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1answer
139 views

Is it possible to eliminate Van der Waals interactions?

I came to know that the friction force actually depends on the surface contact area due to weak interactions (adhesion due to Van der Waals forces) between the atoms of both materials increasing in ...
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1answer
125 views

Constant magnetic field attenuation by µ-metal (mu-metal)

I am interested in the magnetic field attenuation by µ-metal. Specifically shielding from earth's magnetic field $\boldsymbol{H}_E$ through closed cylindrical layers of such a metal, yielding an ...
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1answer
25 views

Transmission of light, sub-wavelength apertures, and cut-off frequencies

I was hoping someone could please explain how the transmission of light through a sub-wavelength aperture in a metal film, at a particular wavelength, changes when the aperture is: i) above cut-off ...
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1answer
41 views

Can someone please explain extraordinary optical transmission (EOT)?

Can someone please explain extraordinary optical transmission (EOT)? I'm hoping someone can describe the physical process by which light is transmitted through a periodic metal hole array which is ...
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1answer
30 views

Can colour be synthesized from frequency?

Given the frequency of a mechanical vibration in the audible range, one can synthesize the sound on a computer. For example, I ask "what does 440Hz sound like?" and I can listen to this frequency as ...
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1answer
28 views

what is the meaning of “x dB of isolation” for Faraday cage box?

I need a Faraday-cage box that block the device from transmitting or receiving any signals when it is in it. When I search for such a box I always see the companies that are making describe it is ...
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2answers
44 views

Does Biot-Savart law apply in changing electric field or it needs a modification just like Ampere's law, to become as true as Maxwell's 4th equation?

Does Biot-Savart law apply in changing electric field or it needs a modification just like Ampere's law, to become as true as Maxwell's 4th equation? In the update to Ampere's circuital law, the ...
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4answers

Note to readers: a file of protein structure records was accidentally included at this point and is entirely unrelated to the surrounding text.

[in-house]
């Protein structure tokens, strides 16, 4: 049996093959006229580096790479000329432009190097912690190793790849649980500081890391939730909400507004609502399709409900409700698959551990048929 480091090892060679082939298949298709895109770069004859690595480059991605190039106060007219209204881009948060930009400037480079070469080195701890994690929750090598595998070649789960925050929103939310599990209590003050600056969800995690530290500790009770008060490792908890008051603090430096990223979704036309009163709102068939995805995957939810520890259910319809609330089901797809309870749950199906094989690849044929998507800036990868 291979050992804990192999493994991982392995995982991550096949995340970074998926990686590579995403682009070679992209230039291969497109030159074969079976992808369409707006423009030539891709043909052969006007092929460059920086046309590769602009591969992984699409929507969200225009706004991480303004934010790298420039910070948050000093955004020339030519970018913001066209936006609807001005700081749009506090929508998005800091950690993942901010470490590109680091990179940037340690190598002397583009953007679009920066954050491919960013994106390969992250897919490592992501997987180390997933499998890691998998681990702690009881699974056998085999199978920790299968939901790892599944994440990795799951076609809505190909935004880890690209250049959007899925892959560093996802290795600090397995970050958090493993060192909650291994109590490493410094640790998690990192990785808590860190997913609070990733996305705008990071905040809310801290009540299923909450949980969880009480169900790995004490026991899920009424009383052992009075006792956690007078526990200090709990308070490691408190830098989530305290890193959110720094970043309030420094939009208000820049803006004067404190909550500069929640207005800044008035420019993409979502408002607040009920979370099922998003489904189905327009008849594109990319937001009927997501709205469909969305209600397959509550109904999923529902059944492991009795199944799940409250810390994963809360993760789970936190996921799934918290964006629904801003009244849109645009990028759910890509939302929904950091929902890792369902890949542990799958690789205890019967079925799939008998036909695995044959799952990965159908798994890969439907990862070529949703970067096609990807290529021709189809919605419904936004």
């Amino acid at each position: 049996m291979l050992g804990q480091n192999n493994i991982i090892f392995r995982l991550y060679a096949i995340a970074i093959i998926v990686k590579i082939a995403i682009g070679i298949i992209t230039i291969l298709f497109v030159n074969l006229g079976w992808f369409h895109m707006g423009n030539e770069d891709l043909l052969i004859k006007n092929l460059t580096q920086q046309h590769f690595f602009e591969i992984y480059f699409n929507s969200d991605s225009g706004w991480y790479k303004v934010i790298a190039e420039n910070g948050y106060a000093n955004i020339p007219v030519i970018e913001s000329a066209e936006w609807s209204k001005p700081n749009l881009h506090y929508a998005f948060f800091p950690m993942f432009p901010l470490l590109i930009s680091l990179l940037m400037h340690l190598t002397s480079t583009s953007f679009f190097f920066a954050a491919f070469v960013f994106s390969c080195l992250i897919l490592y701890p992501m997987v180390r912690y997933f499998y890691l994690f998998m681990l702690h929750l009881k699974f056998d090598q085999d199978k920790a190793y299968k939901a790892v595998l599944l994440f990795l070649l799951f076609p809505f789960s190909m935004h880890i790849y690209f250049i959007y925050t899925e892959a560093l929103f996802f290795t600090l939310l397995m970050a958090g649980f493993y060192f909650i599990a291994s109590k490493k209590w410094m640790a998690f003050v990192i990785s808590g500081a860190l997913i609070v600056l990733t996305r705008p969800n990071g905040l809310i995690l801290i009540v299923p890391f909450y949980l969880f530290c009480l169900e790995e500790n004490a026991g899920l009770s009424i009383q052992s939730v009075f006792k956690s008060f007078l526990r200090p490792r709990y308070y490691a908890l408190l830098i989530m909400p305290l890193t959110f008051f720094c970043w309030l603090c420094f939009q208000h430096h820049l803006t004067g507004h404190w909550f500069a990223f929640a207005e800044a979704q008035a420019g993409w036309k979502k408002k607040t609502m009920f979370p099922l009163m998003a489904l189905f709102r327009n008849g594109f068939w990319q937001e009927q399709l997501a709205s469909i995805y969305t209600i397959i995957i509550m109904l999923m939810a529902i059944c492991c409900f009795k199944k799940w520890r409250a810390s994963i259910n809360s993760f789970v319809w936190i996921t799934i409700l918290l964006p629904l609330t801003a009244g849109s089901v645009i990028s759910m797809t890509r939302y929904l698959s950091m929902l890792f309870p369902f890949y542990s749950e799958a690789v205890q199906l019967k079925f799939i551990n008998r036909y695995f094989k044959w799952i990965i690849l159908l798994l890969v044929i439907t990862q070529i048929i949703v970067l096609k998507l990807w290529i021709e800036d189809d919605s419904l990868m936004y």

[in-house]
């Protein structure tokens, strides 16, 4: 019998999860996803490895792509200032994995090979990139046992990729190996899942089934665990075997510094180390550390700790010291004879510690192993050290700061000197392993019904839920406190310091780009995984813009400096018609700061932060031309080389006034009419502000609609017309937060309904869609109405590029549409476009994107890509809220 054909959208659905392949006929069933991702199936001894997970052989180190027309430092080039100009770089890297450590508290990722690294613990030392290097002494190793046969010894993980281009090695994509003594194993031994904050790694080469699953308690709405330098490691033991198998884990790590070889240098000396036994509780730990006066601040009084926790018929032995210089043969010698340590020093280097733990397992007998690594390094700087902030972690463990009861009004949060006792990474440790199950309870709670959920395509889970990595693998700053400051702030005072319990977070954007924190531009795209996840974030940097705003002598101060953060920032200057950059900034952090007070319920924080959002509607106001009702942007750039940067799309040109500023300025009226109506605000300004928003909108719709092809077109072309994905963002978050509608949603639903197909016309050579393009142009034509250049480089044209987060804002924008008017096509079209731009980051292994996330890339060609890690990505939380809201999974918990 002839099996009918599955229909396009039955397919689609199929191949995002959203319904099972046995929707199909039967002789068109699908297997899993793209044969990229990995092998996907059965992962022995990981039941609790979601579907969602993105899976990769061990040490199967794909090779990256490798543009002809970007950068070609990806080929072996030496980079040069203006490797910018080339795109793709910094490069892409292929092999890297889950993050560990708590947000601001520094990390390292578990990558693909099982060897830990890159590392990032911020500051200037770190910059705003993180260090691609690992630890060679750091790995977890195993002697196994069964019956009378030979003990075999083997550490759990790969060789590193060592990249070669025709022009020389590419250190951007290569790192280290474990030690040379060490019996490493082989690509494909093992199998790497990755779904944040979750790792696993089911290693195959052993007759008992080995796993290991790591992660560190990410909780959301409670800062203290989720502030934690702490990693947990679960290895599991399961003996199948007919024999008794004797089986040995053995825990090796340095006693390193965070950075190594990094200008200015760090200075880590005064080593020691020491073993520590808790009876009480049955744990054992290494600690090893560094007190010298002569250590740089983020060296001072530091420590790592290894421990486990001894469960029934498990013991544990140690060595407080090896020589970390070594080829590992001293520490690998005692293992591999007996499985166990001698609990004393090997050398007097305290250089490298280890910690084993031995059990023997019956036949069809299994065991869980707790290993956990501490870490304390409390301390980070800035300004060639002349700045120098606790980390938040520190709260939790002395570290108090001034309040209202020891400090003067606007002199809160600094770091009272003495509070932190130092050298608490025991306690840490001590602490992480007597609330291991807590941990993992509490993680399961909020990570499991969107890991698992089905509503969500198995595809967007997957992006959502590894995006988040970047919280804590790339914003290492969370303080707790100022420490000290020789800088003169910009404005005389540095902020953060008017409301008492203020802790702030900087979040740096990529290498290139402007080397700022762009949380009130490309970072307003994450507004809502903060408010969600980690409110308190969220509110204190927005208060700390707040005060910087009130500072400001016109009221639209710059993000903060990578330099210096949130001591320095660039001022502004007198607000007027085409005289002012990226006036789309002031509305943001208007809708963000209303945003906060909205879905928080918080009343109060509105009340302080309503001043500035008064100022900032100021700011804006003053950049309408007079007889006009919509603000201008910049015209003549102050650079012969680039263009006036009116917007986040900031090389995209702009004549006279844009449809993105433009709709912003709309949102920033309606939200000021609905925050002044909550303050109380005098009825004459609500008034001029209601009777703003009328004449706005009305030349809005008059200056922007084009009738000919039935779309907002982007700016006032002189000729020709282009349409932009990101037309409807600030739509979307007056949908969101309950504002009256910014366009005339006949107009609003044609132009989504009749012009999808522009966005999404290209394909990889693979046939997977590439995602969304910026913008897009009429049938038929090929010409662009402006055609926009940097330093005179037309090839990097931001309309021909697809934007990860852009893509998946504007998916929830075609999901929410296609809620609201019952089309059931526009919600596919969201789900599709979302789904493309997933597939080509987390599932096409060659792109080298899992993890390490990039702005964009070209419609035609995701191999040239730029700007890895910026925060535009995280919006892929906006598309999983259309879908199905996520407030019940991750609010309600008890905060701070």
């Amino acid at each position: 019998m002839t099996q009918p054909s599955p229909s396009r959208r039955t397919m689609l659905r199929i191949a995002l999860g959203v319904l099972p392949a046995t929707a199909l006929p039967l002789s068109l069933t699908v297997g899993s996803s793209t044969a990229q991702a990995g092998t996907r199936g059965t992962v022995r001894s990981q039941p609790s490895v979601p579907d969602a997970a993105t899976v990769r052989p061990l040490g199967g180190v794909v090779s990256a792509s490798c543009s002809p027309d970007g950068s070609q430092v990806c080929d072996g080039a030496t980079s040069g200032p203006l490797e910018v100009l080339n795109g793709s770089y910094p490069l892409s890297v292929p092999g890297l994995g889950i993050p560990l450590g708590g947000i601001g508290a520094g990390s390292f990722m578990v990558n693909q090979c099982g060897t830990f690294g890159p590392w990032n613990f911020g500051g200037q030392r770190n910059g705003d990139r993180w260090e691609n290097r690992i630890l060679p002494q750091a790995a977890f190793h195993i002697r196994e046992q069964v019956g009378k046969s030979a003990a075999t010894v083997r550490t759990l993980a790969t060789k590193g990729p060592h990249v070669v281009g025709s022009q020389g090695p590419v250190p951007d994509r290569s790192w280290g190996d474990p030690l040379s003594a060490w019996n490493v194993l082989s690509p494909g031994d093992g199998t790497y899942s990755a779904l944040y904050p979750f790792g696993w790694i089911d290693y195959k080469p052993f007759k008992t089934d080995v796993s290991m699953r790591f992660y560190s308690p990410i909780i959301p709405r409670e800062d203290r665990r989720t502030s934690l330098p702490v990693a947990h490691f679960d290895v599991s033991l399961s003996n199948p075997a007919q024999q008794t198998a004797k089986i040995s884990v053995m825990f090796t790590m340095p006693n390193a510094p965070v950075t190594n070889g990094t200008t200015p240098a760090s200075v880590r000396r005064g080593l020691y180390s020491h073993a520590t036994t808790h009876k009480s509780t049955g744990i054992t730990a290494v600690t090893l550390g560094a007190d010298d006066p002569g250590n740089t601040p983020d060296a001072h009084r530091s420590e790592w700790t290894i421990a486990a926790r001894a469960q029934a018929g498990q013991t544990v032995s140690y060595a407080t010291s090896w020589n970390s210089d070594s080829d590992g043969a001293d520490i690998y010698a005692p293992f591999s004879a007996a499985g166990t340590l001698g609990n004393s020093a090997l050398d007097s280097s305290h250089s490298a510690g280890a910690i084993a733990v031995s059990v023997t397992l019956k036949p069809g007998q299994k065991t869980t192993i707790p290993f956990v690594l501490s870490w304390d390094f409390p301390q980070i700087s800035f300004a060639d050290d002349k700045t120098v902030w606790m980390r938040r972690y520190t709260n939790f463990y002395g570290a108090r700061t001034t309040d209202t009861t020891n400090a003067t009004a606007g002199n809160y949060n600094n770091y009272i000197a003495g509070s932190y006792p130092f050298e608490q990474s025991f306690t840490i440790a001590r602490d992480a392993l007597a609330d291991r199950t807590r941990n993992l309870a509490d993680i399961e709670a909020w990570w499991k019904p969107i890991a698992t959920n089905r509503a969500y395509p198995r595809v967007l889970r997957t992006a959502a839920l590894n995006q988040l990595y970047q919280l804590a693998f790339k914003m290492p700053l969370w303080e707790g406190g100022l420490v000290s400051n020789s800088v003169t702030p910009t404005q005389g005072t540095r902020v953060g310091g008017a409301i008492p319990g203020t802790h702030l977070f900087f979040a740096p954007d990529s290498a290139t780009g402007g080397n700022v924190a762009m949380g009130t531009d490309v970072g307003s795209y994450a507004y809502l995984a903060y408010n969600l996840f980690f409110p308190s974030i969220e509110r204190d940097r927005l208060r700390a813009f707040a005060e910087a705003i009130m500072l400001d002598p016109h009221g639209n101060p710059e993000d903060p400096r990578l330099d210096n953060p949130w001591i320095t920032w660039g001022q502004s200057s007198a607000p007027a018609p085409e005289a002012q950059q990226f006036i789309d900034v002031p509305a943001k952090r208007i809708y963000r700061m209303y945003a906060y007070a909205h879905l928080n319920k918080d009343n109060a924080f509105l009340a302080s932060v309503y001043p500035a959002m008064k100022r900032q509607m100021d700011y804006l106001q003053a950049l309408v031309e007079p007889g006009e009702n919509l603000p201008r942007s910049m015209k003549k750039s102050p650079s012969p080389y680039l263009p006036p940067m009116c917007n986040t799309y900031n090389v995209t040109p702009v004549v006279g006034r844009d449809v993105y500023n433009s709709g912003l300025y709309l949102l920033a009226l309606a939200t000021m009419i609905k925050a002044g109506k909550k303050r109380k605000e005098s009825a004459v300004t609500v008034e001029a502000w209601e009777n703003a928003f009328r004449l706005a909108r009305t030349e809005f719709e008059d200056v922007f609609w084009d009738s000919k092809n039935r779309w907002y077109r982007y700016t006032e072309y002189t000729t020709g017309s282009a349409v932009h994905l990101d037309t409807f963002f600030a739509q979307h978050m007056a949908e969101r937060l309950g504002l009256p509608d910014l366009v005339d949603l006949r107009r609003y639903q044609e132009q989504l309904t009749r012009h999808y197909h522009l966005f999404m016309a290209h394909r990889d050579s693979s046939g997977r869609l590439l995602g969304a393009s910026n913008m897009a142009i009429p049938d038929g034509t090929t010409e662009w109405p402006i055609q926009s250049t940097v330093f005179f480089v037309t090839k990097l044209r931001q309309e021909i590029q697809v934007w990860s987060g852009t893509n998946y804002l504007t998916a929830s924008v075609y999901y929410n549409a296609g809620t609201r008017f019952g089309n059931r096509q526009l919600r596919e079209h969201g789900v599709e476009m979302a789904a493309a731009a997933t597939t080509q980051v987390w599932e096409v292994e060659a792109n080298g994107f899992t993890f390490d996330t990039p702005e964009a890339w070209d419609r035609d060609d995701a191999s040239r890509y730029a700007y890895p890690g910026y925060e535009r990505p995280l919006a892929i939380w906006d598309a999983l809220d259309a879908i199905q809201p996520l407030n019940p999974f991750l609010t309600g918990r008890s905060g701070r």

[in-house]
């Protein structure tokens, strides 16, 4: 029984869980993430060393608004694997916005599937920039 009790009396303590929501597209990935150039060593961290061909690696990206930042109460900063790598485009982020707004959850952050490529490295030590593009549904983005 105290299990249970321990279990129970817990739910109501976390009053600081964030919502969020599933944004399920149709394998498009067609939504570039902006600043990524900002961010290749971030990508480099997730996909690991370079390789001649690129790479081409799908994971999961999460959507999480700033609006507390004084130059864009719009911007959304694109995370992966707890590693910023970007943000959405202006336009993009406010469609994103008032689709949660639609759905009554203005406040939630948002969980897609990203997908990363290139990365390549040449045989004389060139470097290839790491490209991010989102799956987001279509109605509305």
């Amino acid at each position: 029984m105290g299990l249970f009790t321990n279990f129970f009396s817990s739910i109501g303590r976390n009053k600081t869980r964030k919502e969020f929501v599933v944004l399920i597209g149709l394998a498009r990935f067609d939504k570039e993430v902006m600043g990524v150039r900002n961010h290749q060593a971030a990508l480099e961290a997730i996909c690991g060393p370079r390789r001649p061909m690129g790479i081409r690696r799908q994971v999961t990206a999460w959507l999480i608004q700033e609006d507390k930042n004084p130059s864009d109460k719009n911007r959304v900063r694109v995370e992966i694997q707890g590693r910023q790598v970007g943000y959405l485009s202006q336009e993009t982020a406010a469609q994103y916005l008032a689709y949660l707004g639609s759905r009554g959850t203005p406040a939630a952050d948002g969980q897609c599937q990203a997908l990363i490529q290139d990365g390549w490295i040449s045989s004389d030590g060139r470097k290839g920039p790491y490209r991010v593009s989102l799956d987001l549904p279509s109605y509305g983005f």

185 views

Why does a current-carrying conductor behave like a magnet?

I have heard that a current-carrying conductor behaves like a magnet, the reason why the magnetic needle of a compass kept near the circuit, deflects. Why is it so?
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2answers
114 views

Calculating the resistance of a 3D shape between two points

If I have an arbitrarily shaped object made of a uniform material of some specified resistivity, how would I go about calculating the resistance between two measurement points with known contact ...
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0answers
24 views

Magnetic force between an infinite and a finite current carrying wire

My question is simple. What would be the magnetic force between an infinite and a finite but obliquely placed current carrying wire? One end of the finite wire is at a perpendicular distance $a$ ...
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2answers
44 views

How does infrared radiation increase temperature?

Temperature is proportional to the average kinetic energy of particles in a medium. When impinged by infrared radiation, what happens on the microscopic level that translates that EM wave into the ...
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2answers
418 views

Frequency of rotating coil

Given a coil initially in the x-y plane, rotating at angular frequency $ \omega $ about the x-axis in a magnetic field in the z-direction. This uniform time varying magnetic field is given by $B_z ...
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3answers
936 views

Should I use Coulombs law when magnets attract/repel?